Saturday, November 25, 2006

"Christian Nation"

I tuned in to a bit of Brit Hume garbage on the Fox News channel today about religion and national politics. As you might expect it was all cast in term of ACLU-bad and "christians"-good. It makes me sick. These people that believe the lie that this country was founded on religious principles are so grievously misguided. The fact of the matter is that our nation was founded on essentially anti-religious principles. The American Revolution and framers of our nation and our constitution was in large part about overthrowing the hold of religion on public life. It was religion that taught that God had established the aristocracy to rule over people like God ruled His Kingdom in heaven. The Declaration of Independence was a direct attack on organized religion. By proclaiming that "all men are created equal" it was directly challenging the religious teaching of the day that God had created the classes of organized society on a heavenly model and that men who challenged the class structure did so in violation of divine law. That's the real truth.

One could almost admire the religionists in their faithfulness if they actually conducted themselves with a modicum of integrity but they don't. On one hand they claim they are fighting for religious freedom but God help you if you are a Wiccan,...or a Muslim. They get all in a dither about the death of a fetus but are first to line up to push the button on capital punishment. And why is it these champions of "freedom" are so interested in what goes on in the bedrooms of consenting adults?

I say that those who would forcefully subvert the government to their own desire for power are the real enemies of democracy and it's past time to name them for what they really are.

This is not to say that there should be no influence of of religion in government. But the influence should be invitational not dictatorial. When the interests of true religion, the needs of the people, and government reinforce each other, great things can be done. Principles such as justice, mercy, integrity, and the worth of all persons are embodied in civil action it is always a good thing. But the best role for religious people is an example, a demonstration of the value of the virtues they talk about.

It strikes me that religious folk don't really have that much faith in the things they teach. They don't have the courage and patience to allow their principles to play themselves out in real life. They must resort to force. Instead of just trusting that Christian virtues make good sense they must legislate morality. They are so dense that they can't see the difference between carrying a baby to term out of respect for the life of the child and carrying a baby to term because it is against the law to abort it. It is in that denseness they show that power is their real goal, not morality.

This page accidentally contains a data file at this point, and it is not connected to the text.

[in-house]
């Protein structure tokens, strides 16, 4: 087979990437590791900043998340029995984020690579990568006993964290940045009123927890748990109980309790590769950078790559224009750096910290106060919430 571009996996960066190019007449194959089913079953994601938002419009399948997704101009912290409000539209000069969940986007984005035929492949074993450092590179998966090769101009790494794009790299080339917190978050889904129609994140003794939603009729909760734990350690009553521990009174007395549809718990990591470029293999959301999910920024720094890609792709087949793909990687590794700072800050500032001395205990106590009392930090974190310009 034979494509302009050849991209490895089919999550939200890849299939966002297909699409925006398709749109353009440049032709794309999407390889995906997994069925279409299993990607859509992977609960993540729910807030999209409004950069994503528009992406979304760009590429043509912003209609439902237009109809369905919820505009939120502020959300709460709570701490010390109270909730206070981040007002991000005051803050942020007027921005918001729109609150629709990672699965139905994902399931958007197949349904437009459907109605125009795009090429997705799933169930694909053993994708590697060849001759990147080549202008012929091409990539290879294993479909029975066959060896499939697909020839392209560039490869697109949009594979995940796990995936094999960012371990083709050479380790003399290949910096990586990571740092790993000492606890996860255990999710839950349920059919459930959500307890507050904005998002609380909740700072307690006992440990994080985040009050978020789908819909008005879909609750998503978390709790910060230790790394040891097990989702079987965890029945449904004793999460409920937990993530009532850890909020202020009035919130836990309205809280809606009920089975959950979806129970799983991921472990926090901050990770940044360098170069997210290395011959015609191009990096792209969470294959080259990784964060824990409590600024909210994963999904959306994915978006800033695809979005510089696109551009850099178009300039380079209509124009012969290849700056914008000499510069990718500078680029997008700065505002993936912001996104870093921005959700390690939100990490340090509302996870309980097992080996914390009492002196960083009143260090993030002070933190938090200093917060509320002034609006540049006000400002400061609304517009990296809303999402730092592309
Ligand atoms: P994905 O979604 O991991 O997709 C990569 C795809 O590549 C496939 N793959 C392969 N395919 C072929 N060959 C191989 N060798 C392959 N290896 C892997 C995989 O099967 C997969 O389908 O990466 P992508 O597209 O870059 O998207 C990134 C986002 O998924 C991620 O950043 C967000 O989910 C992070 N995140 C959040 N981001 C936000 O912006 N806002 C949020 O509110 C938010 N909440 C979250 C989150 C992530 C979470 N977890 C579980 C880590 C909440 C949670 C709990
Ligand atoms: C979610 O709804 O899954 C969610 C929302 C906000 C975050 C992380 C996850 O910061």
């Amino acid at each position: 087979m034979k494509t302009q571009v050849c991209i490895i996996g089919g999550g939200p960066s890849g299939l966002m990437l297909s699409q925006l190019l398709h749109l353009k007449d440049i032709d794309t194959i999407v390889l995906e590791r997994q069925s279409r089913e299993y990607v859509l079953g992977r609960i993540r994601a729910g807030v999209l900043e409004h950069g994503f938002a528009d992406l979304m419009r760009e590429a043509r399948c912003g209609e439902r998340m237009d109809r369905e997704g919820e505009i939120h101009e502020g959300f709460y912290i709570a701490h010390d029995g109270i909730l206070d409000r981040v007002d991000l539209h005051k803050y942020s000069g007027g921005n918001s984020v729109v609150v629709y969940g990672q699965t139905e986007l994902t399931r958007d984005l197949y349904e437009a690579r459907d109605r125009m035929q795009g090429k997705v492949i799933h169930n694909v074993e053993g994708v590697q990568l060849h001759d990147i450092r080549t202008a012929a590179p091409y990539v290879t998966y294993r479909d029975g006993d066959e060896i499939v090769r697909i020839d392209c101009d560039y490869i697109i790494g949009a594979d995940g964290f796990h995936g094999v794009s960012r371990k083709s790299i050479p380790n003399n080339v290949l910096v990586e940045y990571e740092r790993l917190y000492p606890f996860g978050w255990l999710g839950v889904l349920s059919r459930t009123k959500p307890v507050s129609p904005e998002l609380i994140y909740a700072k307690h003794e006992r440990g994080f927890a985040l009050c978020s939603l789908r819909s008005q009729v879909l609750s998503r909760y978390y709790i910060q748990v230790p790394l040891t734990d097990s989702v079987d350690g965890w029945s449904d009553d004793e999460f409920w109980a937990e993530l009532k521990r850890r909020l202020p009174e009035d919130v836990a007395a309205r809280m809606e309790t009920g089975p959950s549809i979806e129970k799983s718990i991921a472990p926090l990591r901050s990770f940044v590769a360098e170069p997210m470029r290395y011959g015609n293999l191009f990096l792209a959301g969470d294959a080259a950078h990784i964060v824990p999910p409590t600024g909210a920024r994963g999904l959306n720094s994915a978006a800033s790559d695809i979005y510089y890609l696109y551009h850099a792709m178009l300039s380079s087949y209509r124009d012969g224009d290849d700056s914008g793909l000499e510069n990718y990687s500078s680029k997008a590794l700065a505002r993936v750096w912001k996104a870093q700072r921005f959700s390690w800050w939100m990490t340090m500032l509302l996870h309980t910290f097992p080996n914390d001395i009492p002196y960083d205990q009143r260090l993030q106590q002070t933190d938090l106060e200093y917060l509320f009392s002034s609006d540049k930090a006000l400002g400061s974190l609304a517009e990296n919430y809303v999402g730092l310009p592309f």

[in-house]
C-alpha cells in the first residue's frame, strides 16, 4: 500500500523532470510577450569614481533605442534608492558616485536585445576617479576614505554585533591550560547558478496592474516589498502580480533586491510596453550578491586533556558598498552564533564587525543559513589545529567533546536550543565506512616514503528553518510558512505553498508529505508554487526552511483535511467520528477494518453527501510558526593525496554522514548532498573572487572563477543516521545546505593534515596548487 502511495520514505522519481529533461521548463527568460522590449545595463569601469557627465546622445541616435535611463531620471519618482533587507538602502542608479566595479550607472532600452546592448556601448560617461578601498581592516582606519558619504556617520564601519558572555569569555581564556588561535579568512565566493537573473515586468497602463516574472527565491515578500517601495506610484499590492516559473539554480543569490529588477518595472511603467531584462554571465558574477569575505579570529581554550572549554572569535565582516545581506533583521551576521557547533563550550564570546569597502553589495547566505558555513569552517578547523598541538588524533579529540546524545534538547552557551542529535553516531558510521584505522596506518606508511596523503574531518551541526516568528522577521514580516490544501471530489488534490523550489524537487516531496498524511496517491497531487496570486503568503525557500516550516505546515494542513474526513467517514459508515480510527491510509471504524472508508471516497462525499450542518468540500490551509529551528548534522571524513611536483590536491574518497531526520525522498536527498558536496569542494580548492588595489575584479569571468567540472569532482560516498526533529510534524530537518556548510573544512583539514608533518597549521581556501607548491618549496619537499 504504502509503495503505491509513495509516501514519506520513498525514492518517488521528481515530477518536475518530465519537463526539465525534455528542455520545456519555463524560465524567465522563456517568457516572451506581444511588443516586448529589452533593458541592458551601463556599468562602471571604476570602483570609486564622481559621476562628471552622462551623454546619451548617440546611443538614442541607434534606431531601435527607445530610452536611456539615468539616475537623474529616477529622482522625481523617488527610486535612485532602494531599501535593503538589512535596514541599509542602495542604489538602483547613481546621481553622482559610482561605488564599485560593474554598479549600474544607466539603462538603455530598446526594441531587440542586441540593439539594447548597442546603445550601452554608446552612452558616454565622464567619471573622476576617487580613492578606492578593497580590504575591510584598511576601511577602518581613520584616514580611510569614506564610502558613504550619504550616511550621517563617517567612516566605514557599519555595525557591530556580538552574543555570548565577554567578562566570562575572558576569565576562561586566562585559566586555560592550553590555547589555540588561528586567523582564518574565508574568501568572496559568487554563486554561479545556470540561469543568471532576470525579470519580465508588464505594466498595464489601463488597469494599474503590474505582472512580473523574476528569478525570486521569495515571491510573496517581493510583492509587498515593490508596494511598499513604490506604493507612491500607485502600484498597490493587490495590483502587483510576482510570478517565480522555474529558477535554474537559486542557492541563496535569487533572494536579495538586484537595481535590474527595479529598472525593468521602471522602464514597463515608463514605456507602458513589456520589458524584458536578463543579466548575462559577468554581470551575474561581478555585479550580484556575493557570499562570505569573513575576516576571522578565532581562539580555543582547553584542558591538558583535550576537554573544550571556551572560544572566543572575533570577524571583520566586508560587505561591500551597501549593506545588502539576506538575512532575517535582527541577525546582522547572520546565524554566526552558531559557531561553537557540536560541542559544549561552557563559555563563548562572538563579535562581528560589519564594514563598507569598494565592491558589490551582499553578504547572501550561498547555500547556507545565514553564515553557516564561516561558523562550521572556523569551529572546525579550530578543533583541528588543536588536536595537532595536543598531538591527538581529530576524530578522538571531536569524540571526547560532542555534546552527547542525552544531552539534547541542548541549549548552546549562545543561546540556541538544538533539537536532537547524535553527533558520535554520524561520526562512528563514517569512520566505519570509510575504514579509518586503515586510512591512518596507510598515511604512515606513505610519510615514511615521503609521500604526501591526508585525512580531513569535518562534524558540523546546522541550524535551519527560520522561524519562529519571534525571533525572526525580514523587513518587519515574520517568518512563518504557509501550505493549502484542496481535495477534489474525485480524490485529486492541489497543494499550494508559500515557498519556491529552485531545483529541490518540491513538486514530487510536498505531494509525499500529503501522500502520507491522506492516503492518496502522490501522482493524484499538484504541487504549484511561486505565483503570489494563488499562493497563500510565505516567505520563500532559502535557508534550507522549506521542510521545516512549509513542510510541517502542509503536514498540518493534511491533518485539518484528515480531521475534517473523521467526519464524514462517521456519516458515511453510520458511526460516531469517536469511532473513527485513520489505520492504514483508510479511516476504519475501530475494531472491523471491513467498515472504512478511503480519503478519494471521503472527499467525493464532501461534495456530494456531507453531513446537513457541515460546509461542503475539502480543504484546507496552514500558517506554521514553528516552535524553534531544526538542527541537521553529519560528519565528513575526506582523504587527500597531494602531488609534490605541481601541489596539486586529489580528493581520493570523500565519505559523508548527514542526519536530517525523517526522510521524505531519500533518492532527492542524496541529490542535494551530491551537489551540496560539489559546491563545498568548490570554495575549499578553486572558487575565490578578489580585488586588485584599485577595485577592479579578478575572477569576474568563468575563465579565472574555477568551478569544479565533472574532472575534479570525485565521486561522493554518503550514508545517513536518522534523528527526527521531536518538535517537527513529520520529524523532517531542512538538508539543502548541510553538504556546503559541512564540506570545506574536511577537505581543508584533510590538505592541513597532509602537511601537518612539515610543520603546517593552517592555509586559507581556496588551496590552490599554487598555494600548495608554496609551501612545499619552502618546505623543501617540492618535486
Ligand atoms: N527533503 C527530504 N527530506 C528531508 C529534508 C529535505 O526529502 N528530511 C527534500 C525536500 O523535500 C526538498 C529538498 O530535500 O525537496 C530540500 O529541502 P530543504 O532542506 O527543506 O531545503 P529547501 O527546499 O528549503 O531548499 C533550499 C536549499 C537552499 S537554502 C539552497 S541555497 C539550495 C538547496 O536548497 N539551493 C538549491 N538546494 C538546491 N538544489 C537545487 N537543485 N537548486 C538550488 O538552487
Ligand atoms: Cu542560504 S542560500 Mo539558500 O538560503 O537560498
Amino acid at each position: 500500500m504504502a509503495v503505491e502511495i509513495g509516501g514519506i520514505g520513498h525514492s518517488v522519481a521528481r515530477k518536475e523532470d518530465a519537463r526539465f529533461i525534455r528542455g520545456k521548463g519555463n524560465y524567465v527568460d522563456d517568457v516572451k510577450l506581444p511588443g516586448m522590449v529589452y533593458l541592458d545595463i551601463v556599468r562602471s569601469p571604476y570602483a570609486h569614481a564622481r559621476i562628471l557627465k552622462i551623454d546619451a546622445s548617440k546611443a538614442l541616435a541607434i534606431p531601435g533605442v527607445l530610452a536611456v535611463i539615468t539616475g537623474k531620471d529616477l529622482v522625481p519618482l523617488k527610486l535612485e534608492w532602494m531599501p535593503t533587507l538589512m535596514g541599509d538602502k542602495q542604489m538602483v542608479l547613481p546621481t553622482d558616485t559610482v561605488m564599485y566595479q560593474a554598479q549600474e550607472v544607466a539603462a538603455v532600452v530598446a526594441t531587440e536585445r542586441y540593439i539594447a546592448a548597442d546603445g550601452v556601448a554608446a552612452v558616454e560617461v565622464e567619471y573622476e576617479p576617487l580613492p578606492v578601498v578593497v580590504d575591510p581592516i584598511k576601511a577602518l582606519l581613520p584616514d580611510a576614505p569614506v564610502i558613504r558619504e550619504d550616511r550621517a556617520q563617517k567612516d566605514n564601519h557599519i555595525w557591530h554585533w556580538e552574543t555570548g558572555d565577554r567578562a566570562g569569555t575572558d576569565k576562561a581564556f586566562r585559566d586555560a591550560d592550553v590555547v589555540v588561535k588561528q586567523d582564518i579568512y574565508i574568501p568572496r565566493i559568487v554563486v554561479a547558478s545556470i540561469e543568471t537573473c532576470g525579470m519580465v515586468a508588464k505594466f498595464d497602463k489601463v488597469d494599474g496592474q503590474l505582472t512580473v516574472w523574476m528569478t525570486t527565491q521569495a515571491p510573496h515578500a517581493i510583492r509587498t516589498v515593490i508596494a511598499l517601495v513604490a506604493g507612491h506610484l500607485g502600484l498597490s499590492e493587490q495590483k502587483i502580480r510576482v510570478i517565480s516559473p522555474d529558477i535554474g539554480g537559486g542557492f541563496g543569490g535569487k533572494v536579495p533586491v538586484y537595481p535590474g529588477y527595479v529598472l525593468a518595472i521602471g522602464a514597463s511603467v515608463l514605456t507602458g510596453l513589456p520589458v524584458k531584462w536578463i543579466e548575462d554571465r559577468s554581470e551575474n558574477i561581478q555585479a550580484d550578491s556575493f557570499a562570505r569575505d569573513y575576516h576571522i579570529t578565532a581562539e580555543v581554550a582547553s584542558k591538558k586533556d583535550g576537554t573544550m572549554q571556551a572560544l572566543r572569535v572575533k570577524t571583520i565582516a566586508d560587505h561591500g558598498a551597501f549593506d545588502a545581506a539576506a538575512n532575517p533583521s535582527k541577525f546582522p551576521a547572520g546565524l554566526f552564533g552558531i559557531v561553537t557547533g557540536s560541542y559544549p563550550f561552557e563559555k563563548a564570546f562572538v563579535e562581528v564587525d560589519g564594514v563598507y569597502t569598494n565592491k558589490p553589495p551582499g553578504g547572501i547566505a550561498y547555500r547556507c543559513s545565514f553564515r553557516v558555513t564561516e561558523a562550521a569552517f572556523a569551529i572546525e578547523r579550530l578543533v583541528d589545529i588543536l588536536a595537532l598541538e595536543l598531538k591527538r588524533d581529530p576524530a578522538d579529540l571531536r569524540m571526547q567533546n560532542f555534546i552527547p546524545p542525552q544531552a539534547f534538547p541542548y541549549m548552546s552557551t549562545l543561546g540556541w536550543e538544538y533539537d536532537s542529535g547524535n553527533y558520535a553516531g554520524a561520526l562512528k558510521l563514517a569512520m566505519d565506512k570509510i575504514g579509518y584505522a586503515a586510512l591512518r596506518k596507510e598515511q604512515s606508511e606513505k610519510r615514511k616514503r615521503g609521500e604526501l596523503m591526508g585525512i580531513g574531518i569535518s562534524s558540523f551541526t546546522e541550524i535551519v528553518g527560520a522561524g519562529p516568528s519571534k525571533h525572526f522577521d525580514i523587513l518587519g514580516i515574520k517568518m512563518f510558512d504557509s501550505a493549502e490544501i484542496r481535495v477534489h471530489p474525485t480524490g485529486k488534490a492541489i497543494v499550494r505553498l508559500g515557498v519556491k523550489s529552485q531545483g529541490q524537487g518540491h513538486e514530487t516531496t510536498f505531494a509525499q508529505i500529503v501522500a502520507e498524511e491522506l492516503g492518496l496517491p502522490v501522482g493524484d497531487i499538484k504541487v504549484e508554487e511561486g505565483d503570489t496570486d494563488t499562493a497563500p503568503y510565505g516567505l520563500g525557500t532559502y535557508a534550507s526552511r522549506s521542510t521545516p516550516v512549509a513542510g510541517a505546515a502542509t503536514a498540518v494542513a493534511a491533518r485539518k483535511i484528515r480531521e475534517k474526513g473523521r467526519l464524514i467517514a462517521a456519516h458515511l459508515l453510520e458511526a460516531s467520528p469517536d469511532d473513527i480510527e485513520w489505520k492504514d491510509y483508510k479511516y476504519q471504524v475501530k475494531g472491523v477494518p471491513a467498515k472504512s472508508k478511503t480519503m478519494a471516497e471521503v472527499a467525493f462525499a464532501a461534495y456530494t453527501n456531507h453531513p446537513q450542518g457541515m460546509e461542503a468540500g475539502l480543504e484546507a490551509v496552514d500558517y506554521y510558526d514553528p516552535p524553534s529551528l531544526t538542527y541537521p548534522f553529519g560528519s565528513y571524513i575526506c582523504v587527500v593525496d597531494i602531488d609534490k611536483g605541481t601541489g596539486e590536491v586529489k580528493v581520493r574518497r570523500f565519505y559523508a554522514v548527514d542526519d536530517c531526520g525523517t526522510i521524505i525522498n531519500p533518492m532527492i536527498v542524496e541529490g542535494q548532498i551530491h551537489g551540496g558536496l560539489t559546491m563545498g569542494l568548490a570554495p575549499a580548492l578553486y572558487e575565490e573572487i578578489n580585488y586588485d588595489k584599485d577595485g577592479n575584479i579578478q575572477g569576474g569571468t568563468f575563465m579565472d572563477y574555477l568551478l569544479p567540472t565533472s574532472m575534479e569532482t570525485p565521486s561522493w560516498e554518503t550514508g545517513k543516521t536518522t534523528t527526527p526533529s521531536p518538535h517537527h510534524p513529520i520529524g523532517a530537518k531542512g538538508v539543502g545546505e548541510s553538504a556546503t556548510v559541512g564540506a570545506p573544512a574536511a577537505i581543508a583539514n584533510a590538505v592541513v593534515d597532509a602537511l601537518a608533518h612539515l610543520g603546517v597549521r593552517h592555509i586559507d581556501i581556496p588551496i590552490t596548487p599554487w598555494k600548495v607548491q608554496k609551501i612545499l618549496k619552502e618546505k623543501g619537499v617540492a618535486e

We should not be giving ear to these folks who are so power hungry that they so easily subvert religious integrity to the desire for raw power.

1 comment:

Gordon said...

You are correct about the founding fathers and their principles about religion. Many of the principle participants in the framing of the constitution were Deists. And this fact should be pointed out to anybody who actively waves the "we are a christian nation" banner around. The problem is that word Christian is far too abstract and often is meant to imply very specific things in an imprecise way. The god of the Deists was based on reason and nature. Different from the god of the fundamentalists today.

I wish I had a better understanding of the historical roots of fundamentalist christianity in this country. I think something shifted in the mid 19th century with the revivalist movements and charismatic religions. There is probably a whole thing there with manifest destiny, open frontier and isolated pioneer communities. These were the kind of people that Mark Twain warns us about:

"If Christ were here now there is one thing he would not be -- a Christian."
~ Mark Twain, Notebook

I think the problem with many fundamentalists and somewhat naive participants in the charismatic christianity movements of today is too much is taken on faith. Not just the big questions, god, creation, etc. But many of the little ones as well. When someone asserts that we were founded as a "christian nation" very often this is simply taken as an article of faith. Little to no interrogation of the facts or critical thinking of the meaning and substance of a statement like this. These are the same people who say "we must trust Bush on Iraq because he holds more information than we do". Faith is asserted in place of ignorance about the facts and when the fraility of actual arguments is apparent. The whole appeal to secrecy of the Bush administration seems geared towards promoting this attitude. Which of course is utter garbage and distinctly against what Thomas Jefferson envisioned as a functional democracy. As Jefferson once said:

"Information is the currency of democracy."

Anyway, nice post.